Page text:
The thought of one, or possibly more, of the 18 counties not playing the first class game would previously have been unthinkable.
But the events of this summer have turned the cricket world on its head, with the catastrophic financial consequences of the Covid-19 crisis potentially causing more than a few counties to reassess their future.
Suddenly, what once looked certain now looks a markedly different.
For a man who made his first class debut at the age of 16, Billy Godleman, now 31, has already seen huge changes across the sport. By the time he retires, he might have witnessed another seismic shift.
For now, at least, though, the Derbyshire captain is unequivocal in his support for the current first class structure, insisting that the four-day game remains domestic cricket’s ultimate test.
“I’m not trying to avoid the question, but what I can say from my position as a current professional and someone who would like to stay involved in the game for many years to come, I think it’s very important that we have as many of the counties opting to play first class cricket as possible,” says Godleman.
“First and foremost, it’s the challenging format of the game and I think it’s really important for us, from an international perspective, that county cricket and particularly the County Championship is a thriving competition.
“For me personally, the first class hundred is the pinnacle. Having opened the batting for 15 years, I know how hard it is to get to three figures in that format. I’ve had a lot of failures during my career as well, so to go home after getting to those three figures is something that stays with you. A one-day or a white ball knock, when you’re not out and you see your team home in a run chase, that’s a close second but still, personally, the euphoria of scoring a hundred in a Championship innings stays with you a long, long time.”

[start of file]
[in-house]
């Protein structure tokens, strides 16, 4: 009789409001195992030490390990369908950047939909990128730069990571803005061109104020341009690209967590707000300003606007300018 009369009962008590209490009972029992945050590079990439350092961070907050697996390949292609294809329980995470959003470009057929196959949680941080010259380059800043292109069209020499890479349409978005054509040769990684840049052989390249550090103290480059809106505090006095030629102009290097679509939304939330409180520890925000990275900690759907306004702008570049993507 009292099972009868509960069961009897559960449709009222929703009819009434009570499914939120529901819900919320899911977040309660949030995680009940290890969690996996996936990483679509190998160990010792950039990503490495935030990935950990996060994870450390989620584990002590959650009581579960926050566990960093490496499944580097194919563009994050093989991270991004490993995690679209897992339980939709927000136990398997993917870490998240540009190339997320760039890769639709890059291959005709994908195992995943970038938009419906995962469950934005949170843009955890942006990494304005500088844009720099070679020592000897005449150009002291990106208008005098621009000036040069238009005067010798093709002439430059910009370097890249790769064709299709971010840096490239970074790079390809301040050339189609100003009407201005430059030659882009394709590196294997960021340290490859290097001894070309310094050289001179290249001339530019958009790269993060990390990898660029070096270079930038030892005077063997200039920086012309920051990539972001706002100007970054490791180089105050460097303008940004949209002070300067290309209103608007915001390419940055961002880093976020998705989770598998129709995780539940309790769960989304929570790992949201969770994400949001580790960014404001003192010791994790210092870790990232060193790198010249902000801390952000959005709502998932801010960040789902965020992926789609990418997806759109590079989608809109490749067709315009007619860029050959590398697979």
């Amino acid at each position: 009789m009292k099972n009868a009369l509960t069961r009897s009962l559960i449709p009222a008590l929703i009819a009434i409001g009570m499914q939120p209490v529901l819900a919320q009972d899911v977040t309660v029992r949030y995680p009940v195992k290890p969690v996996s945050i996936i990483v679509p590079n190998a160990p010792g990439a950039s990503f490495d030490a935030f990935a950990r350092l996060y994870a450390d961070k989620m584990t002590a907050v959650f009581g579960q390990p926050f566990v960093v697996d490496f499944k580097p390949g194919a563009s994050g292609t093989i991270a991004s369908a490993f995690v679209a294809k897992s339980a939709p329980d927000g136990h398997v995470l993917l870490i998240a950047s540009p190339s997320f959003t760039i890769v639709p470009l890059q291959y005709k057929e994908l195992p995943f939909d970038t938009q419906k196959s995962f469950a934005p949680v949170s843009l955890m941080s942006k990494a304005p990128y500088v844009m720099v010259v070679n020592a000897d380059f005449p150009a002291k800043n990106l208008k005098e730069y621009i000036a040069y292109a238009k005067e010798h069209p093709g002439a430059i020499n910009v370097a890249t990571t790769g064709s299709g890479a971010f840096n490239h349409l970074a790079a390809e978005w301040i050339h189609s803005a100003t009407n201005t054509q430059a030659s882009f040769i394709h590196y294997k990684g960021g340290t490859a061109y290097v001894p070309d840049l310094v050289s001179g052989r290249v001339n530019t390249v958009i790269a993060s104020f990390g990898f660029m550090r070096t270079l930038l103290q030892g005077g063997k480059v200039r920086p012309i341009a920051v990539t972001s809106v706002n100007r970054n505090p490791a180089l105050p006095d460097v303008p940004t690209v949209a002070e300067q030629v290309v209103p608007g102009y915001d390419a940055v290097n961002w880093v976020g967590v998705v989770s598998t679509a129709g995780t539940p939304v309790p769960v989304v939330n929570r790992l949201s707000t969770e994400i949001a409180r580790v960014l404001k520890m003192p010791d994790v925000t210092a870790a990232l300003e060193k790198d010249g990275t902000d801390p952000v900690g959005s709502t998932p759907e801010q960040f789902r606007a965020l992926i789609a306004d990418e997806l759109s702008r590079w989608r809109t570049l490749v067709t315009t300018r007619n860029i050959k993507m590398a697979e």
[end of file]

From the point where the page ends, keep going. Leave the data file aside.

Godleman currently has 21 of those tucked safely away, a tally which includes a career best 227 against Glamorgan in Division Two of the County Championship last season.
That was one of four centuries recorded by the former Essex and Middlesex man last season, a total that suggests the left-hander is getting better with age.
It also makes domestic cricket’s hiatus all the more frustrating.
“In the middle of my career, I actually had a self-imposed winter off when I didn’t touch a bat – but this is by far the longest I’ve gone without batting,” he says. “When the sun was out and when spring passed, I missed the sport terribly.
“Having been away from the game, away from the lads, away from the competition, away from feeling bat on ball, I think the feeling of excitement of being back doing what we loved has cancelled out everything else.
“I found the transition quite a comfortable one from a batting perspective but I’ve noticed it more from an energy point of view. We’re trying to cram a lot in, we’re having some very long days preparing for the start of the season and the body definitely wasn’t quite conditioned for the long weeks we’ve been doing.”
Derbyshire play their first fixture in the Bob Willis Trophy against Nottinghamshire at Trent Bridge on Sunday, one of five away matches for the county as a result of England’s women using the club’s home ground throughout August.
Not being on familiar turf will be disappointing for the Derbyshire captain but after everything that has gone before this summer, it’s the least of his worries.
And for a county that has found itself in Division Two since 2013, it gives Godleman and his team-mates a welcome opportunity to test themselves against top flight opposition once again.
“For us, being a Division Two, as we have been for a number years, for us to be able to pit ourselves against two or three of the boys who have played in Division One for quite a long time is very exciting,” he says.
“Having a chance to play against Division One and Division Two teams is great – it’s something we could definitely carry forward. For the time being, I think we’re just excited to get out and play. I don’t think anyone is really looking beyond this little segment of time.
“The exposure it will get from all over the world, from various demographics of people as well, it will be really interesting to see what happens. We’re thrilled to be getting back out and playing competitive cricket.
“It would obviously be very nice to win these matches but at the end of the day we’re in the entertainment business – and that’s what we want to do, we want to put a smile on people’s faces and play some exciting cricket.”